Life is not all joy and fun, but often dark, depressing and painful.
Easter and Christmas are part of popular culture: Easter bunnies, Easter eggs, Christmas presents and Santa Claus. However, except for the odd Hot Cross Bun, Good Friday slips under the radar. The birth of a child and the glory of renewed life are images that are obvious causes for celebration, but a tale of abandonment followed by painful and bloody execution maybe has Gothic overtones, but is hardly party-worthy.
And yet, for those of different and no faith as well as for Christians, Good Friday touches issues of mythic as well as deeply personal significance.
Sometimes we simply need someone to share the darkness with us.
In days past the season of Lent with its fasting and sobriety helped build a sombre tension. Reading the Gospel accounts of Easter week is like one of those disaster films, where life appears to go on as normal, but with small and growing signs of the catastrophe to come. While we also know of the Easter story that follows, this does not shield us from the deep pit of despair that precedes it, “My God, My God, why have you forsaken me”1.
I love Nina Bawden‘s books for children, and often in them are very real and flawed characters who, while young, can sometimes cause real pain and harm; they dig at one’s own buried memories and knowledge of our own flaws.
The Easter story is full of such characters, Peter falling asleep as Jesus prayed in Gethsemane, just at the point he was needed most as a friend; and later, after Jesus was arrested, in fear for his own life, denying that he ever knew Jesus. Each time I read it part of me wants to shout at him, warn him, encourage him, knowing that in his position I would do the same.
And Judas, the friend turned betrayer. Just like the actions of Lubitiz, who crashed the plane in the alps, many have speculated on the reasons in Judas’ heart: disillusionment that Jesus was not going to oust the Romans, greed for the bribe of silver, self-destruction, or maybe simply that bitter rancour in the presence of someone better than ourselves.
The 1960s protest song “There but for fortune” talks of the prisoner, the hobo, the drunk and the war-torn, but now I often think of the Auschwitz guard, the Rwandan militia, the ISIS terrorist — what are the life chances and life choices that brought me to where I am compared to those that took them?
Reading of Judas his betrayal, his remorse, throwing the tainted money back at the Priests’ feet, and taking his own life — there but for fortune.
And it is no accident that the blood money, the price of a life, the price of Jesus’ life, was used to buy a burial ground for strangers and foreigners2. The death of one who sought out the marginal, the poor, the disabled, and the ‘immoral’ buys a resting place for the same.
Jesus death on the cross is, of course, at the heart of Christian theology, Paul once wrote to early converts on Corinth, “I resolved to know nothing while I was with you except Jesus Christ and him crucified.”3. The main focus is often on sacrifice, both personal, “greater love has no man than he lay down his life for his friends”4, and also theological, cosmic atonement for sins.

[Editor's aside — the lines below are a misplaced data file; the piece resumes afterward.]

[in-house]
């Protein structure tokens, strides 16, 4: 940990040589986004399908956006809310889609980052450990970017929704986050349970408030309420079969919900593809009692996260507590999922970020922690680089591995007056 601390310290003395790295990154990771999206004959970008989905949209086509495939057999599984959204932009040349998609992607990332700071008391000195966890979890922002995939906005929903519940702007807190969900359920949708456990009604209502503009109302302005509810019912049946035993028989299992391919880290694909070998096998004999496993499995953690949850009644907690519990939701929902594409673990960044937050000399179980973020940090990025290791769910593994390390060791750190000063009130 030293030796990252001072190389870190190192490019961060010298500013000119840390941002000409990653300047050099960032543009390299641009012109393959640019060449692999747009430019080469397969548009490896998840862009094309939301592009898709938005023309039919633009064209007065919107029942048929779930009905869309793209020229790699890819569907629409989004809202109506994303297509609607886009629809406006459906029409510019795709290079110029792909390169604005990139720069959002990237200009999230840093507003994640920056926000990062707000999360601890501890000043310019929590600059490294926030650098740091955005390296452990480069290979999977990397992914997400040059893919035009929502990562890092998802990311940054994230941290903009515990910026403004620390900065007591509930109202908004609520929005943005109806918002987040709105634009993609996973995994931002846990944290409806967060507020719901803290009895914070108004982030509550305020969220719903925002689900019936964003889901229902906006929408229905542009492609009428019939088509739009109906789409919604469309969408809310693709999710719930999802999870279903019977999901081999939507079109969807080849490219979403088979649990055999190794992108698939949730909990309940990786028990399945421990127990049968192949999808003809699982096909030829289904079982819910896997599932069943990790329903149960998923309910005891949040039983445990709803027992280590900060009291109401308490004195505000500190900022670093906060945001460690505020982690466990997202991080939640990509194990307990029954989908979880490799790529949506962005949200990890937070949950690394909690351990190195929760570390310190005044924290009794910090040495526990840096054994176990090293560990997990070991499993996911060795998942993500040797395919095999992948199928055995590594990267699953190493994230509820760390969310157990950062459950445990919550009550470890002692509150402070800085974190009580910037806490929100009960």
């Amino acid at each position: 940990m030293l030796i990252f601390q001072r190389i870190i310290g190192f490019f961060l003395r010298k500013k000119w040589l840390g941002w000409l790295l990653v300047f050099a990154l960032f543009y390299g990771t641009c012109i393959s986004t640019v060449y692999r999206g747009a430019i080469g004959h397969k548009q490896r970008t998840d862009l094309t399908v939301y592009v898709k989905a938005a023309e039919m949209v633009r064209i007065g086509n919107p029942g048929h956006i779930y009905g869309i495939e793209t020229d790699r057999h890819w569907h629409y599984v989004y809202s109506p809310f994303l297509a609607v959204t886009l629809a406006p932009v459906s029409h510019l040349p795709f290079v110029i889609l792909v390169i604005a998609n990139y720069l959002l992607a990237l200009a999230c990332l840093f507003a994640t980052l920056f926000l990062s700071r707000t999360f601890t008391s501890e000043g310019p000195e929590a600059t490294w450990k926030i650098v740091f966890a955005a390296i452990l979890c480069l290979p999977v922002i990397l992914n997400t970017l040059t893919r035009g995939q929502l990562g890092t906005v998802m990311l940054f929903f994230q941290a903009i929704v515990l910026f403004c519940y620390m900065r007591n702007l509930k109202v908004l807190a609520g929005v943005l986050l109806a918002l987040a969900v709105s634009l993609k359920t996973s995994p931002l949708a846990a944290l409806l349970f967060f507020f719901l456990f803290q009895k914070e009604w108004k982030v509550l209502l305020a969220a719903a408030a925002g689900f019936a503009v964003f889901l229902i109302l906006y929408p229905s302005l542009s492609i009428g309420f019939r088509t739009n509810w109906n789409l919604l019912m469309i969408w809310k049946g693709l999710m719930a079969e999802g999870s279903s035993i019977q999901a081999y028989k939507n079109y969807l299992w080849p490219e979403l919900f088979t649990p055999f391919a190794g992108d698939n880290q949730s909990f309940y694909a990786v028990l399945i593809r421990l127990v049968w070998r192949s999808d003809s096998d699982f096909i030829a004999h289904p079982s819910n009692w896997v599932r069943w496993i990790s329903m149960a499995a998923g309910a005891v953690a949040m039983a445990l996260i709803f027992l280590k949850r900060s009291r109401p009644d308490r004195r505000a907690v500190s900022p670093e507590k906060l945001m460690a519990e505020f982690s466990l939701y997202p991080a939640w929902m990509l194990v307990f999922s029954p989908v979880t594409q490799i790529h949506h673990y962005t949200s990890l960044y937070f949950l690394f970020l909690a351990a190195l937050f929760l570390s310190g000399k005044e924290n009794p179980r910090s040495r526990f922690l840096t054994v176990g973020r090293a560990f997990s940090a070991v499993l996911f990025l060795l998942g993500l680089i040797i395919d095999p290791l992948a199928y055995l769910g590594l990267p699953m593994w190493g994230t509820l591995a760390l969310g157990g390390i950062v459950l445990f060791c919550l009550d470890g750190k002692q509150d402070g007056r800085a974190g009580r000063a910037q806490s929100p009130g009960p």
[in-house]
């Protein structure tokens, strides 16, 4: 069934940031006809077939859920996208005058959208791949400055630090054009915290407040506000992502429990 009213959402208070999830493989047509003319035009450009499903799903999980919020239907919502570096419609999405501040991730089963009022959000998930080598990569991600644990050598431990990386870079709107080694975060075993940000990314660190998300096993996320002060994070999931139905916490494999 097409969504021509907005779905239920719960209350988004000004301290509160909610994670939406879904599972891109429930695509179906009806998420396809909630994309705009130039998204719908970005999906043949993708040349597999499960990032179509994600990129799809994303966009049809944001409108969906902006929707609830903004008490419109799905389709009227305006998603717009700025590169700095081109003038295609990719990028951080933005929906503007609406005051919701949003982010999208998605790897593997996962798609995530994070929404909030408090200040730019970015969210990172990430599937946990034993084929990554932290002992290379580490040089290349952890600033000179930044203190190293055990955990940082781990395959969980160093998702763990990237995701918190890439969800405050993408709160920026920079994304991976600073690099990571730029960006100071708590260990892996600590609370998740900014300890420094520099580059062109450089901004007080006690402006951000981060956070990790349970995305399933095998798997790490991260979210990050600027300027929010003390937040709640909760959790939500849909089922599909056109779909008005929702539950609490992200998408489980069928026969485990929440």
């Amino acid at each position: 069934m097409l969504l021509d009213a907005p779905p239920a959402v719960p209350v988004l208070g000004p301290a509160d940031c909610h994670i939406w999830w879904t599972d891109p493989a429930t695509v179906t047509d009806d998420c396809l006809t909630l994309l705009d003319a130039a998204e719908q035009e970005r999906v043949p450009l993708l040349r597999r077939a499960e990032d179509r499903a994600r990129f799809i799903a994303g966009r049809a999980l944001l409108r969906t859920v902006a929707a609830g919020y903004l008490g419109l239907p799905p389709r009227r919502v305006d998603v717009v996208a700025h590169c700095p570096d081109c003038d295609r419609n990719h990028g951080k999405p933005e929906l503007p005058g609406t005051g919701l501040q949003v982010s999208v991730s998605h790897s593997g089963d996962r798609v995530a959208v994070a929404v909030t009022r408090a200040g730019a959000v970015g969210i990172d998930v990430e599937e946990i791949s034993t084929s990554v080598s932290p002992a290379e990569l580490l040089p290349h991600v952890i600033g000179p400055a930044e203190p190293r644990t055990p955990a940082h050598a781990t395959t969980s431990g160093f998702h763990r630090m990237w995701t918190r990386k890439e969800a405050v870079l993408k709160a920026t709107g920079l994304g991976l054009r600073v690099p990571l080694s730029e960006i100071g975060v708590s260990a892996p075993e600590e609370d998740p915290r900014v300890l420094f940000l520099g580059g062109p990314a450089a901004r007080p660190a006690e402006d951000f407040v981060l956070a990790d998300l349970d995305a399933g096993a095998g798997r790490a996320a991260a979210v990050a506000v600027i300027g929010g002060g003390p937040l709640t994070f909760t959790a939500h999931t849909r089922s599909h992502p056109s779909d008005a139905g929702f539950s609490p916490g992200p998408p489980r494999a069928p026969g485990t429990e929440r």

However, as well as this message that Jesus died for us, there is also a parallel message, that Jesus died with us, alongside us in the darkest hour. This is the end point of the Christmas story, one who was “like us in every respect”5, entering the world, a tiny head crowned in the blood of childbirth, and leaving crowned by bloody thorns.
While the early Church was never at doubt as to the resurrection of Jesus, the completeness of this moment, Jesus dying, flanked by criminals and a weeping prostitute at his feet, is so intense that the earliest versions of Mark’s gospel rush through the Easter morning itself in a mere 8 verses, and end with the empty tomb, the astonished disciples and the words, “for they were afraid”6.
The Apostles’ Creed repeated in various forms across all Western churches says Jesus “was crucified, died and was buried; he descended into hell“. Hell is not an easy concept for the modern mind, filled with images of half-comic horned demons. But despite its B-movie connotations, and irrespective of whether you read it literally, figuratively or mythically, Hades, Gehenna, the pit are powerful images.
Hell of 1st century Palestine is not just for the lifeless shades of Greek Hades, but more like Tartarus, the place of damnation, the abode of the sinner. Peter says that Jesus “preached to the dead”7, and other authors simply that death could not ultimately hold him8, but all agree that for three days that was where Jesus was, not simply dying for and with us, but entering the very place of the Auschwitz guard, of Judas, of the ISIS killer, of our own deepest darkness, and sharing it.
The one of whom they said, “Here is a glutton and a drunkard, a friend of tax collectors and sinners”9, the one who spent his life with outcasts and prostitutes, would he be anywhere else?